Like Stina Nordenstam, Walker is relatively reclusive. He does a round of interviews when a new record rolls around and that’s about it. Barring a brief song recorded for English music show, Later… Live, he hasn’t played live since a Walker Brothers reunion in the seventies, and at this point in his career, he really doesn’t have to. Again, that aspect of the reclusive genius producing intermittent works of strange, limited appeal interests me greatly. I suppose curiosity is what drives that ‘what if?’ question in a writer, and at some point during the process of the creation of The Teardrop Method, I realised I could include a version of Walker in the narrative. It allowed me to indulge in speculating on what drives that creative urge and what stymies it; and what happens in that downtime between the creative urge.

There’s a lot more to The Teardrop Method though. Besides being a love letter to the music that inspires me, it’s a speculative piece of fiction about stories and loss and how we recover ourselves from the wreckage of tragedy. I hope you enjoy it.

You can order The Teardrop Method for just £8 from TTA Press here

You can pay by card or PayPal on their secure server.

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Teardrop Method has arrived!



My author copies arrived from TTA Press today! I’m overjoyed with how it’s turned out. It’s a beautiful looking book, thanks to Andy Cox and Richard Wagner for the beautiful cover art.
If you’ve ordered it already – thank you! – your copies will be on their way to you in the next week or so. And if you haven’t ordered it, then I’d really appreciate your support. It’s my first book, and I really want it to reach as wide an audience as possible. Thanks!

Here’s the link to TTA Press’s secure store page where you can pay by card or PayPal.

http://store.clickandbuild.com/cnb/shop/ttapress?productID=27&op=catalogue-product_info-null&prodCategoryID=4

The Teardrop Method arriving in September from TTA Press

This is a huge event for me. In September TTA Press will publish The Teardrop Method as part of their novella series. The wraparound cover art by Richard Wagner is just gorgeous.

You can order it now from http://ttapress.com/shop/ for just £8. I’d really appreciate your support!

I’ve also been lucky enough to get some wonderful advance praise from a trio of writers whom I admire greatly. Thanks to Gary McMahon, Ted E. Grau and Nicholas Royle for their kind words.
Krisztina heard the song and she followed it across the city….

Winter in Budapest. In the midst of a terrible personal tragedy, singer/songwriter Krisztina Ligetti discovers she can hear songs of mortality. She spends her days following these songs until they lead her to people at the precipice of death. From the fading bars of their final breath, Krisztina takes the story of their lives and turns them into music.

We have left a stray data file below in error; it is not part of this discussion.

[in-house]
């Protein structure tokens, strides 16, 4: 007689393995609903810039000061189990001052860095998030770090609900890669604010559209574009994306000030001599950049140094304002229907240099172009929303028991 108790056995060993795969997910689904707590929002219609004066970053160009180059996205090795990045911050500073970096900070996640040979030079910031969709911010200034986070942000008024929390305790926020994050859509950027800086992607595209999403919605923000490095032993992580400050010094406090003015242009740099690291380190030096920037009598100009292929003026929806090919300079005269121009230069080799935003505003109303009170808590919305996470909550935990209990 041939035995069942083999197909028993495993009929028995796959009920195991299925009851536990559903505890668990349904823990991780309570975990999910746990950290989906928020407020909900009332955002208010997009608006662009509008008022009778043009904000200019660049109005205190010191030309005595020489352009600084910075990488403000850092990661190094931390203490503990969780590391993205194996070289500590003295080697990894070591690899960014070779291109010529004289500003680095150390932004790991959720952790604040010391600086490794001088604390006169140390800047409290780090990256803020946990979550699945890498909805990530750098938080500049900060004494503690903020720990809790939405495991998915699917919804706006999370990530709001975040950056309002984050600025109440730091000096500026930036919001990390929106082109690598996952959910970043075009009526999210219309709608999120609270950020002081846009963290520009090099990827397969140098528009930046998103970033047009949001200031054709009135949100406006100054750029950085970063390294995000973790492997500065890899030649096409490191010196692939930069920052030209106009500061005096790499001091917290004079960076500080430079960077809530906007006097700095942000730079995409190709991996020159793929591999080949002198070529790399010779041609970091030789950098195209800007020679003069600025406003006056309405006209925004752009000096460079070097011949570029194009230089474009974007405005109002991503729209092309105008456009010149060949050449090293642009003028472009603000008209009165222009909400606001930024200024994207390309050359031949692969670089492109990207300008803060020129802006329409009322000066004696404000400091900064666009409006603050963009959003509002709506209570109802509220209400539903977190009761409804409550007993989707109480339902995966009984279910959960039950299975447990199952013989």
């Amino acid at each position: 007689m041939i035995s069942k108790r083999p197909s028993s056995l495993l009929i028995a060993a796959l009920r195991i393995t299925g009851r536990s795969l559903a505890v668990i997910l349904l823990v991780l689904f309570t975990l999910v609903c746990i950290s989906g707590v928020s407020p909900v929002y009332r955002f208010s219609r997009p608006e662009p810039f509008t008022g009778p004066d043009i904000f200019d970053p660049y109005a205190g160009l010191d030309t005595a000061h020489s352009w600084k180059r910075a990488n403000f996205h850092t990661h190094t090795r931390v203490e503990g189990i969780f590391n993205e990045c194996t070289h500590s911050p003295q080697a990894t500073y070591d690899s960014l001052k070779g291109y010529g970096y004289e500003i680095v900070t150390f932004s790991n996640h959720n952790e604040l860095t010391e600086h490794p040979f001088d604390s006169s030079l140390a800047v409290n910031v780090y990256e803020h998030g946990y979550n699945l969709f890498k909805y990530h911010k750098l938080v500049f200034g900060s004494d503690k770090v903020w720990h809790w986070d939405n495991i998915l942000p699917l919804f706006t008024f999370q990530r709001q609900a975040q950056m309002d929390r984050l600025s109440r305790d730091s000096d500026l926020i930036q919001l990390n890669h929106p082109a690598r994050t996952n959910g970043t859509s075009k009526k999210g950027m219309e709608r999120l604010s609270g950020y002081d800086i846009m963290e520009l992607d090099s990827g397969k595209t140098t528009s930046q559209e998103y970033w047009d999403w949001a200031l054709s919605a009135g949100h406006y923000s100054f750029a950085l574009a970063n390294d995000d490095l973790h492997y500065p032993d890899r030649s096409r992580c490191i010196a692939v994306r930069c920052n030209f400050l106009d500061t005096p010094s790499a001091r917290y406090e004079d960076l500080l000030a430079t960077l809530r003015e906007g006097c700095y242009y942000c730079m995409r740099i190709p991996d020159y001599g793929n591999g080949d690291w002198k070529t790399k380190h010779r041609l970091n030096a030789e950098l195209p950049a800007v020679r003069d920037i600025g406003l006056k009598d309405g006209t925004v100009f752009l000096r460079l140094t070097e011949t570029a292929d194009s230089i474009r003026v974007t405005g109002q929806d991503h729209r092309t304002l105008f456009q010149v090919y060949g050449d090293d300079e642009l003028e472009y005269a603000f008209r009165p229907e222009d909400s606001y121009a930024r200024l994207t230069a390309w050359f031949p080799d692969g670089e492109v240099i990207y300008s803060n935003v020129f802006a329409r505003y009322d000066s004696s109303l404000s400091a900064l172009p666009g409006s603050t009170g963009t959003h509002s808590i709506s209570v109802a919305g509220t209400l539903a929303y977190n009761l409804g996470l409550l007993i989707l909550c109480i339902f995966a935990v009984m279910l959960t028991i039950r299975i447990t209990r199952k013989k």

When Krisztina is reunited with her father, a reclusive 60s pop star, she believes that she has finally found a way out of the darkness, but then she begins to receive news clippings detailing each of the deaths she has been witness to. A man in a porcelain mask who seems to be everywhere she looks and a faded writer who shares Krisztina’s gift seem to know her, know that the past has a hold on them all, and that it won’t stop until someone has paid the price.

 

‘The Teardrop Method is a story about stories; a beautiful novella about love and loss and the connections people make and then sometimes break. It’s quiet, haunting, and ultimately moving.’ Gary McMahon

 

‘Nightmare plotting infused with an aching mitteleuropäische sadness, Simon Avery’s tale of music and mortality could be the novelisation of a lost Argento movie.’ Nicholas Royle
‘Without any prep or background, I started reading the novella The Teardrop Method by British author Simon Avery, and was immediately engaged by the moodiness, the bleakness, the desperation and creaky, world-weariness of the setting and characters. These appealing elements perfectly coalesced into a tragic and fervent eulogy to the creative process – to Art with a capital A – as a means of salvation and transcendence and doom, and to love itself in all its complex iterations, exploring the concept of loving, dying, and even killing, in order to achieve the proper reception code from the eternal Muse while the roaring Danube drowns out the rest of the world. This is a very European story, in all its faded baroque finery and cafe claustrophobia. The snow is heavier here, the dawn ever more surprising. The supernatural and the natural are not so far removed in places like this. The old and the new forever caught in a twirling waltz.

The Teardop Method is also a brilliant showreel for Simon Avery, a relatively new author that I had not previously read. His balanced prose and mature grasp of doomed love (both romantic and familial), the transience of corporeal existence, and the grim hidden realities of even the most outwardly charmed lives mark him as an author of dark fiction florets already fully in bloom, growing big and tall and dangerously beautiful in a corroded hothouse hidden away in a backstreet of a crumbling cobblestone city five hundred years past its prime.

I highly recommend this novella, and cannot wait to see what melody Mr. Avery pens next. I’ll be listening.’ T.E. Grau
http://store.clickandbuild.com/cnb/shop/ttapress?productID=27&op=catalogue-product_info-null&prodCategoryID=4

British Fantasy Award Nomination for ‘Charmed Life’.

So this happened on Friday. I learned that I’ve been nominated for a British Fantasy award for my short story, Charmed Life, which appeared in Alchemy Press’s Something Remains, a tribute to Joel Lane.This is my first BFS nomination, so I’m beyond chuffed.

Congrats to Peter Coleborn, who co-edited Something Remains. It’s been nominated for best collection too.